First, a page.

Cocaine is back in Corradino Prison.

As normally is the case, when a prisoner is caught red-handed with drugs or has committed some other infringement the individual is brought before the disciplinary board. This is what happened recently when three prisoners were found positive for cocaine. They were brought in front of the disciplinary board and the board decided to penalise them with 28 days of remission. This means that while prisoners are entitled to 28 days’ remission deducted from their prison sentence subject to good behaviour. In this particular case, this means that these prisoners lost their 28 days of remission because of bad conduct.

As a result of the case in question, a meeting was held between the authorities and Corradino’s big shots.  Attending was also the Commissioner for the Welfare of Prisoners and Development. Am I correct in stating this Commissioner for Welfare of Prisoners began objecting and did not want these three prisoners, caught positive when tested for drugs, to be penalised and made to forfeit 28 days of remission? Indeed, he wanted restitution to be made to some prisoners who had lost ‘remissions’.  

During the time of Col. Alex Dalli’s tenure and even before, this was the usual price to pay when caught with dope or tested positive; forfeiture of 28 days remission. It has to be said that many of the prison officials are unhappy under the current prison administration for they are witnessing a serious regression. 

It has to be noted that the Commissioner for the Welfare of Prisoners and Development is independent of the Prison Agency – as the law stipulates today – but this site has learned that nowadays the Commissioner is spending all his time in the office of the Director of Prisons and that it is now the former who is the true director and not Mr. Brincau.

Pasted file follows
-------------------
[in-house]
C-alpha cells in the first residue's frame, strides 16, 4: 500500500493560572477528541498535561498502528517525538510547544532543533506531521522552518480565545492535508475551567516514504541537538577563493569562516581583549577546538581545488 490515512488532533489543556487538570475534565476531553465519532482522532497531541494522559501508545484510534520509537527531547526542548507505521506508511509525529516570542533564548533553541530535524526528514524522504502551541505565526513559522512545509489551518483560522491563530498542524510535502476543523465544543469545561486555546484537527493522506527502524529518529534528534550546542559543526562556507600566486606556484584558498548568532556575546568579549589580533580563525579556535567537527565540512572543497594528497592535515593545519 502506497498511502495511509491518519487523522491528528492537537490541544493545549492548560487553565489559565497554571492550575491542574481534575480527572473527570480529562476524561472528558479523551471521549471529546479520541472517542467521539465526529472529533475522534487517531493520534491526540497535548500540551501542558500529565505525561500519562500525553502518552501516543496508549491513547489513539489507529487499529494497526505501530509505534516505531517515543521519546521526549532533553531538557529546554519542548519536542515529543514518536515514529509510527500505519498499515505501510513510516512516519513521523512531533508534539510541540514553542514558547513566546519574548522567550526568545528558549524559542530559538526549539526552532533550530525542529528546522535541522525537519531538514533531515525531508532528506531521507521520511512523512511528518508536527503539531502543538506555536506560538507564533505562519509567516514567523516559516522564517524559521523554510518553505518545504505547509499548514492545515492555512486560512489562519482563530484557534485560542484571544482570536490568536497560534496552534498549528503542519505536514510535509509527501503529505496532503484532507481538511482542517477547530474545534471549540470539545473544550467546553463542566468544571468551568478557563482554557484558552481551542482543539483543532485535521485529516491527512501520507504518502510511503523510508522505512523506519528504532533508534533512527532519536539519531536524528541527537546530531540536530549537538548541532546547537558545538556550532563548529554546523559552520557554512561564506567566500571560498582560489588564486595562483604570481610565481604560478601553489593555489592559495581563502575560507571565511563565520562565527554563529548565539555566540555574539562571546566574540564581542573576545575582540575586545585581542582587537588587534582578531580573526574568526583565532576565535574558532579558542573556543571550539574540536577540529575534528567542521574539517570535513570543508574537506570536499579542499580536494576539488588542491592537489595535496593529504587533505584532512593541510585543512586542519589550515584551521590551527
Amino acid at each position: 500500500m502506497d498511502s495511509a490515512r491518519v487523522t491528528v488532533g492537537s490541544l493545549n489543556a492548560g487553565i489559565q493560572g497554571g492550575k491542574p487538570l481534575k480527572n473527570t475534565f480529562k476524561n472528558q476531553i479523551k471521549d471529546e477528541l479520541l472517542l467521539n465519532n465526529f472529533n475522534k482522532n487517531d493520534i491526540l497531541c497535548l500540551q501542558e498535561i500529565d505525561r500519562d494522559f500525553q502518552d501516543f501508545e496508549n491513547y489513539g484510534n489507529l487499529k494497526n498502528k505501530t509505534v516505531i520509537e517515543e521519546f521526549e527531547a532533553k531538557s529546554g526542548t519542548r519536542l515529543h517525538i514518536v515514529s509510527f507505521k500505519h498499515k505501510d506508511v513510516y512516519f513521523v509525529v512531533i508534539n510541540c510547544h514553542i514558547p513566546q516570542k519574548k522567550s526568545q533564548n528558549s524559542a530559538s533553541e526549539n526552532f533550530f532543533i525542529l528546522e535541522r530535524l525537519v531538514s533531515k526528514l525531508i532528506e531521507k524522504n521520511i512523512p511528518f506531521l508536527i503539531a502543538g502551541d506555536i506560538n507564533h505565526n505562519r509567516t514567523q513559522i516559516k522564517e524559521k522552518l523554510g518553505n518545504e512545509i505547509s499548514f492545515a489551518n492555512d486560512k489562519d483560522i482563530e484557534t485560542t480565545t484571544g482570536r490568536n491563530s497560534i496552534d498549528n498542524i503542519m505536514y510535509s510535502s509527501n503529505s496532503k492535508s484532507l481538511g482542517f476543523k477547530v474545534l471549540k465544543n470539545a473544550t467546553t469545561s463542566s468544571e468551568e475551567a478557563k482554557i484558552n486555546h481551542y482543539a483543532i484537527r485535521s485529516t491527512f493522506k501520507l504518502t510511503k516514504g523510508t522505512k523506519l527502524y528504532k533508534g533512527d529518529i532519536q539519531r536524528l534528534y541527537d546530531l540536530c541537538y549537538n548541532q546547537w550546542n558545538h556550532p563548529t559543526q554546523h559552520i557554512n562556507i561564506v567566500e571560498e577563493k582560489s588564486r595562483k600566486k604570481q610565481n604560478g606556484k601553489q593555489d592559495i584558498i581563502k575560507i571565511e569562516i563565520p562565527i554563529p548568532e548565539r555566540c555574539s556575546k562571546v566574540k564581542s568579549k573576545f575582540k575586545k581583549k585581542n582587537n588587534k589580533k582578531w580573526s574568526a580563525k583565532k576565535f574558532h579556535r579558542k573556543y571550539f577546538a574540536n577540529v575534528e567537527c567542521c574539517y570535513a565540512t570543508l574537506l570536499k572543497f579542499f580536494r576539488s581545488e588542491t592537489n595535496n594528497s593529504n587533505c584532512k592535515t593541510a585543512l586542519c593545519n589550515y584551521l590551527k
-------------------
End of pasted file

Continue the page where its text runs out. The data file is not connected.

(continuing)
Here I would ask the Prison Authorities whether it is true that there have been instances where the Commissioner for the Welfare and Development of Prisoners tried to influence the Disciplinary Board to restitute ‘remissions’ to certain prisoners who because of bad behaviour had forfeited remissions?

Why is it that the Commissioner of Welfare for Prisoners has all this interest to interfere in the actual disciplinary decisions taken by those who are meant to be running the prison?  

As a psychiatric nurse of long-standing, he is interfering beyond his remit even ‘if he specializes in psychological trauma related to criminal acts’ (Times of Malta Dec 18, 2021). Perhaps it would be appropriate for one and all to stick to doing what they do best and not enter spheres for which they have no leanings because, as we are seeing, instead of improvements we are witnessing more confusion and no progress whatsoever.   

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